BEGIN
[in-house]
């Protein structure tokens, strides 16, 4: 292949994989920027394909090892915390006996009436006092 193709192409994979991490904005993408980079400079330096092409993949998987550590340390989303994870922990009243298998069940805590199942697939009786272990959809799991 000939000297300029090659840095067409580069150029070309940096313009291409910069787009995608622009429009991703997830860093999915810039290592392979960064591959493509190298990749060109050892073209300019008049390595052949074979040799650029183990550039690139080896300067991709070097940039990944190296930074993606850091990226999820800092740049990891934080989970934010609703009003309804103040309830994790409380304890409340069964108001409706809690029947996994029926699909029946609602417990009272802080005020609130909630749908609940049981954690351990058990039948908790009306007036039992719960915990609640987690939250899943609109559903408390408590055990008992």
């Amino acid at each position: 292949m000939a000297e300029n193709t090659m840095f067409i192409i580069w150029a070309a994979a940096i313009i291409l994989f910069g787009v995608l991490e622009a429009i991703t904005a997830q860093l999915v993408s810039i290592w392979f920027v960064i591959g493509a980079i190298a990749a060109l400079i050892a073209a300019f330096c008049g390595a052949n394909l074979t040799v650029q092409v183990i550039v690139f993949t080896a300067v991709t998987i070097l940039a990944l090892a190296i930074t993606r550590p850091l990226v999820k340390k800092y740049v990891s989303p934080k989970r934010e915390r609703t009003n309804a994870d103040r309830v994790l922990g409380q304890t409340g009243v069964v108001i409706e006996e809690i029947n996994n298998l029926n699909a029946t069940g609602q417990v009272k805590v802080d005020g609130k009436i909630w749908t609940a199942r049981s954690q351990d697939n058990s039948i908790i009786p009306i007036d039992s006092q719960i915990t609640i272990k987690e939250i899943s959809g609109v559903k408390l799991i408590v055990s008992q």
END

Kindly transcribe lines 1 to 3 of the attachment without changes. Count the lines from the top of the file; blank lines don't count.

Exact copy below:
[in-house]
């Protein structure tokens, strides 16, 4: 292949994989920027394909090892915390006996009436006092 193709192409994979991490904005993408980079400079330096092409993949998987550590340390989303994870922990009243298998069940805590199942697939009786272990959809799991 000939000297300029090659840095067409580069150029070309940096313009291409910069787009995608622009429009991703997830860093999915810039290592392979960064591959493509190298990749060109050892073209300019008049390595052949074979040799650029183990550039690139080896300067991709070097940039990944190296930074993606850091990226999820800092740049990891934080989970934010609703009003309804103040309830994790409380304890409340069964108001409706809690029947996994029926699909029946609602417990009272802080005020609130909630749908609940049981954690351990058990039948908790009306007036039992719960915990609640987690939250899943609109559903408390408590055990008992």
């Amino acid at each position: 292949m000939a000297e300029n193709t090659m840095f067409i192409i580069w150029a070309a994979a940096i313009i291409l994989f910069g787009v995608l991490e622009a429009i991703t904005a997830q860093l999915v993408s810039i290592w392979f920027v960064i591959g493509a980079i190298a990749a060109l400079i050892a073209a300019f330096c008049g390595a052949n394909l074979t040799v650029q092409v183990i550039v690139f993949t080896a300067v991709t998987i070097l940039a990944l090892a190296i930074t993606r550590p850091l990226v999820k340390k800092y740049v990891s989303p934080k989970r934010e915390r609703t009003n309804a994870d103040r309830v994790l922990g409380q304890t409340g009243v069964v108001i409706e006996e809690i029947n996994n298998l029926n699909a029946t069940g609602q417990v009272k805590v802080d005020g609130k009436i909630w749908t609940a199942r049981s954690q351990d697939n058990s039948i908790i009786p009306i007036d039992s006092q719960i915990t609640i272990k987690e939250i899943s959809g609109v559903k408390l799991i408590v055990s008992q």